The St. Louis-based entrepreneur co-founded Mighty Cricket in 2017, a startup that produces breakfast foods with an unusual addition: crickets. The company now sells several products at local grocery stores and online, including pancake mix, oatmeal and protein powder — all made with powdered, roasted crickets.


Ryan Delaney | St. Louis Public Radio

There’s a late-winter chill in the house. A space heater is trying to do the work of a busted furnace. Angelina rubs the sleep out of her eyes as her mom gets her washed up and dressed.

It’s 8:45 in the morning. The 8-year-old is already late for school. She didn’t go to bed until after 2 a.m., because sleeping at her great-aunt’s home in the Walnut Park neighborhood in north St. Louis was not the plan. They couldn’t get into her mom’s sister’s apartment a few miles away. So it was back on the bus.

Lee Broughton is a former vice president of global marketing for the Enterprise brands. He also is the founder of a small brand strategy firm known as the Broughton Brand Company.
STL Made

A grassroots effort is underway to build up the St. Louis region and then expand that unified message of pride to other areas of the country. A key goal is to make the area more competitive when it comes to attracting jobs, students and keeping people here after they graduate.

Dorris Keeven-Franke leads several of Archer Alexander's descendants through a tour of Alexander's life. They're standing here at the Pitman family cemetery. The Pitmans were one of Alexander's owners.
Chad Davis | St. Louis Public Radio

For the past 30 years, Keith Winstead has been tracing the many generations of his family history.

“When I first started genealogy, I thought I’d be lucky to go and find a third great-grandparent. I got pictures now of 10 generations,” Winstead said.

On a cold and windy day he was at Bellefontaine Cemetery with about 15 other family members who hail from different parts of the U.S., such as Louisville, Atlanta, New York and Cincinnati.

Poet Haki R. Madhubuti and musician Nicole Mitchell collaborated on a collection of poems set to music. 3/15/19
New Music Circle

Jazz flautist Nicole Mitchell was taking a break from college when she started volunteering at Third World Press, a Chicago bookstore and publishing house. That move sparked a lifelong mentorship with the press’s founder, poet and activist Haki R. Madhubuti.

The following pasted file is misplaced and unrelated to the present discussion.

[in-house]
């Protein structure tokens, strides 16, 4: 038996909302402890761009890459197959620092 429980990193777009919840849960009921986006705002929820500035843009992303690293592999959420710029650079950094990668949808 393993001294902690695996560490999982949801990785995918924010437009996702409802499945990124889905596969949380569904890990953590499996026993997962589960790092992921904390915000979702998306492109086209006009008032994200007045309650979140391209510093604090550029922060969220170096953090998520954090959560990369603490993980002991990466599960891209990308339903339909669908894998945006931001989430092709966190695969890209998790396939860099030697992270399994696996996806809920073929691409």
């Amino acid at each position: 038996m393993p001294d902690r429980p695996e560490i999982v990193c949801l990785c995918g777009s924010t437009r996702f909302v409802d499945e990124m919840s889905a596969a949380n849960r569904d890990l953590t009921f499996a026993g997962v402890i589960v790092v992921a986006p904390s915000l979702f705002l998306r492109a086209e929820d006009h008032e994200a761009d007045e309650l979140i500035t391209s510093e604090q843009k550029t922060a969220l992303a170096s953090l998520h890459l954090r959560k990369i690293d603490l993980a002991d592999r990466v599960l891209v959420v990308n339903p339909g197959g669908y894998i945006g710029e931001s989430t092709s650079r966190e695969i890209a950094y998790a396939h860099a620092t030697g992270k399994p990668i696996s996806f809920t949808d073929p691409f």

Twenty years later, the two collaborated on a collection of his poems set to music. They’ve performed the material only a few times, and never outside Chicago. That changes Saturday, when they play a New Music Circle concert at St. Louis University.

Gov. Mike Parson delivers his first State of the State address Jan. 16, 2019.
File photo I Carolina Hidalgo | St. Louis Public Radio

As the Missouri General Assembly hits its week-long spring break, lawmakers are mulling over what they’ve accomplished so far — and bracing for an array of items that haven’t reached the legislative finish line.

While lawmakers in both the House and Senate have been able to tackle issues that have historically stalled, such as curtailing the low-income housing tax-credit program, priorities that Gov. Mike Parson holds near and dear have run into opposition from his own party.

Unpacking Pritzker's Tax Proposals: Bag Tax

Mar 13, 2019

Gov. J.B. Pritzker wants to create a host of new taxes to help balance Illinois’ budget — on everything from e-cigarettes to medical insurance companies.

NPR Illinois reporters have been breaking down those revenue-generating ideas. Today we’re looking at a potential tax on shopping bags.

Andrew Joyce won’t be growing any tomatoes this summer. His three-acre produce farm in Malden, Missouri, will lie fallow. The cause: damage from the weed killer dicamba.

Mary and George Hayes test the comfort level of a couch at the Home Sweet Home furniture bank on Feb. 27, 2019.
David Kovaluk | St. Louis Public Radio

Mary Hayes cradled Tucker, a 15-year-old Boston terrier, tightly in her arms as movers from the nonprofit Home Sweet Home furniture bank maneuvered a donated sofa into her second-floor flat in south St. Louis.

“With the furniture coming, oh, gosh, it’ll be so wonderful,’’ she said, gently rocking Tucker. “It’ll take the emptiness away.’’

The furniture bank operates like a food bank: It collects used furnishings and housewares and distributes them at no charge to people in St. Louis and St. Louis County who are working their way out of sad yesterdays — homelessness, abuse, poverty.

University City senior Kaya Blount talks about being nervous for an upcoming college audition during a restorative circle in Latin class. "When you're just able to talk about it, it doesn't get to the point where it's harmful to you," she said.
Ryan Delaney | St. Louis Public Radio